Questions pertaining to infection control and management of individuals infected with COVID-19 were derived from those used by the Swedish Public Health Authority. The remaining questions, developed by the authors specifically for this study, focused on the roles of CCNs and RNs as well as care provision during this period. Additionally, demographic data, including educational levels, years of experience as an RN, and time spent in their current role, were collected. RNs with PhD and involved in research of the care of older people, as well as and representatives from Swedish Society of Nursing (SSN) read the questions and response alternatives to check the readability and clearness of the items. Given the urgency of the pandemic, we deemed it necessary to conduct data collection promptly, precluding any additional testing of the formulated questions, no further testing of the developed questions was made.
The participants were recruited via SSN, which sent out an invitation and a link to the questionnaire to all their members to take part in the study in their monthly newsletter and in social media. The questionnaires were open for responses from the beginning of June 2020 until the end of August 2020. Respondents could access the link to the electronic questionnaires that was published on the SSN website.
Dependent and independent variables
The two questions that relate to whether it was possible to provide good medical care and nursing care reported by the RNs were chosen as dependent variables for the regression analyses (Table 1). The independent variables were identified from the three categories as Prerequisites for the prevention of the spread of the virus; Support for RNs and staff; and Prerequisites for the provision of good medical and nursing care (Table 1).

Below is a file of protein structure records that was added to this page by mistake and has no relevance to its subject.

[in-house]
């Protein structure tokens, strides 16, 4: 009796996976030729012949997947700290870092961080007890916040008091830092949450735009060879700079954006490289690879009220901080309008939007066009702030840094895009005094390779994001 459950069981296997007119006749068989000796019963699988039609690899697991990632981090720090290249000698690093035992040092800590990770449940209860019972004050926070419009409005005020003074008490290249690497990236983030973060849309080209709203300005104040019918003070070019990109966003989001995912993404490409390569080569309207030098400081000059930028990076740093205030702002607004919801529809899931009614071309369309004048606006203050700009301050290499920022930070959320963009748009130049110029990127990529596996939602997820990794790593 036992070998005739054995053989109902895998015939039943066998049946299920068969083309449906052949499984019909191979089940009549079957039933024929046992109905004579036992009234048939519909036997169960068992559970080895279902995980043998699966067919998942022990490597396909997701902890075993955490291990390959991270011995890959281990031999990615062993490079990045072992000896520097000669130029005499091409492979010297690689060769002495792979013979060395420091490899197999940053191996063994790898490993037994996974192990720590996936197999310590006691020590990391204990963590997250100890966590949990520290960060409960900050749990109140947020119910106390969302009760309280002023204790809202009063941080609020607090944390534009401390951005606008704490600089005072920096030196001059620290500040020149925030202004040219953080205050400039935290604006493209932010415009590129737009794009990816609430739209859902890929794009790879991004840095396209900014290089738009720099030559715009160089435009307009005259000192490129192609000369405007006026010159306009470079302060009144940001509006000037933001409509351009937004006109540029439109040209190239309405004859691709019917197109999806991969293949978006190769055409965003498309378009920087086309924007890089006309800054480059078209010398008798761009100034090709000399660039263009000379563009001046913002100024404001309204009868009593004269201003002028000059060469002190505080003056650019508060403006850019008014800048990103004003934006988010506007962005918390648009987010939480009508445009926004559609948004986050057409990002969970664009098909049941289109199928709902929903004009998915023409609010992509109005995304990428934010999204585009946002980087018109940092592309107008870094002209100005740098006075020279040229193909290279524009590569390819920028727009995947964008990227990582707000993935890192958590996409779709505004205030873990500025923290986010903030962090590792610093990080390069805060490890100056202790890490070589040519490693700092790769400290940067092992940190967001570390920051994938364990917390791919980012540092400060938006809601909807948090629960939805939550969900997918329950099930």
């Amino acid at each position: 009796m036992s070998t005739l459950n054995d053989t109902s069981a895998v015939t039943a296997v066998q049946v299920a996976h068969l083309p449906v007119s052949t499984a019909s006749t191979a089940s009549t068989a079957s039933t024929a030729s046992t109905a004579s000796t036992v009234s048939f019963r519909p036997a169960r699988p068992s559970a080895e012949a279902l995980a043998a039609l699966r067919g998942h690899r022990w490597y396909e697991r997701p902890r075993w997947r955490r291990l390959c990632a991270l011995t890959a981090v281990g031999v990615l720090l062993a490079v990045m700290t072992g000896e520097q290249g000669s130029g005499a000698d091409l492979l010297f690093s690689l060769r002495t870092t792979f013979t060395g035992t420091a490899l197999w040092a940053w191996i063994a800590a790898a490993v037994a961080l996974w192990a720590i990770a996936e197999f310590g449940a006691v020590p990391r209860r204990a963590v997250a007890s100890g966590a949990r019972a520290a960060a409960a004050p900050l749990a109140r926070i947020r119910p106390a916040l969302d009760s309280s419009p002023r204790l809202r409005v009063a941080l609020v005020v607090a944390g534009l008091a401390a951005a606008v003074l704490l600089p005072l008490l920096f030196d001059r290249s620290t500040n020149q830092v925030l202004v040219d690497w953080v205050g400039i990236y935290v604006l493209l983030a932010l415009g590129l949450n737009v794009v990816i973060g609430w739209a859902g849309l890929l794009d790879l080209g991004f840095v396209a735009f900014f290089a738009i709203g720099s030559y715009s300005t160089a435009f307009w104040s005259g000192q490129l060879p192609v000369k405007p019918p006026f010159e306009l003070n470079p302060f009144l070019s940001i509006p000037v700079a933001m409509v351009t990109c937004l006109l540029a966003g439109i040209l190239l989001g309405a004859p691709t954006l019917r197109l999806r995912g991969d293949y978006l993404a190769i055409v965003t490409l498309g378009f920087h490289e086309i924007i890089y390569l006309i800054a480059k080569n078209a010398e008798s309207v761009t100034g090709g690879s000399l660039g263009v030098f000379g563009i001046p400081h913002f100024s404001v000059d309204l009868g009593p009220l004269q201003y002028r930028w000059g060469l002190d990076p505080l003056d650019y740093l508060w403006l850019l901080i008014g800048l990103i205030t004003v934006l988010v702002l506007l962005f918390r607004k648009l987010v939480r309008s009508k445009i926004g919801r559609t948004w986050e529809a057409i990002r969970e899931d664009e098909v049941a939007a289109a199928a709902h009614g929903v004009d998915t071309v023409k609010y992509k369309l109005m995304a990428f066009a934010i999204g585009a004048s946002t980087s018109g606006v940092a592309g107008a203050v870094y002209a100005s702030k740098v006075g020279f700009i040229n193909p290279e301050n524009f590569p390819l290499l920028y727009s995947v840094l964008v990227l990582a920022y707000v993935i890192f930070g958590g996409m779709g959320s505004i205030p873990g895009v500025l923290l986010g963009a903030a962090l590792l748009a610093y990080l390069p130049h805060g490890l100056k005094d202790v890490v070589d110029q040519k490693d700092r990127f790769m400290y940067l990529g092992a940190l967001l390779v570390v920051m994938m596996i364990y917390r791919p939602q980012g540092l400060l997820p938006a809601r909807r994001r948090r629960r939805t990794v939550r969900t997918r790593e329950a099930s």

The data from the two questionnaires were analysed using SPSS version 25. Missing data on the questions with response alternatives varied between 1 and 2 respondents for the 208 CCNs and 1 and 17 respondents for the 909 RNs. Due to the small proportions of missing data in the two samples, no imputation was performed. The response alternatives were dichotomised into high versus low for the questions (Table 1).
Descriptive statistics were used to present mean, standard deviation (SD) and percentage. Bivariate analyses were conducted using chi-square and student’s t-test. A logistic regression model was used to examine the associations between the two dependent variables quality of medical care and quality of nursing care and the eight independent variables. First, univariate logistic regression models were conducted to examine the associations between the two dependent variables and the eight independent variables. Second, the independent variables that were significantly associated in the univariate logistic models with the dependent variable were included in the multiple logistic regression model for each dependent variable. A p-value <0.05 was considered as statistically significant.
Open-ended questions for both RNs and CCNs were included in the areas Prerequisites for the prevention of the spread of the virus, and Prerequisites for the provision of good medical and nursing care. See Appendix. The analysis was inspired by Elo and Kyngäs , and the responses of CCNs and the RNs to the questionnaires were analysed separately as were the divisions in each questionnaire regarding the areas Prerequisites for the prevention of the spread of the virus and Prerequisites for the provision of good medical and nursing care. The text was read several times so that a sense could be gained as to its content and meaning units, which were meanings of sections related to the study’s aim. The meaning units were labelled with codes based on the content of the units, and the codes were compared to its differences and similarities, and sub-categories and categories were developed (Table 2). To present the variations between the descriptions of the CCNs and the RNs, the results section presents them together in line with the predetermined areas: Prerequisites for the prevention of the spread of the virus and Prerequisites for the provision of good medical and nursing care. For an example of the analysis process, see Table 3.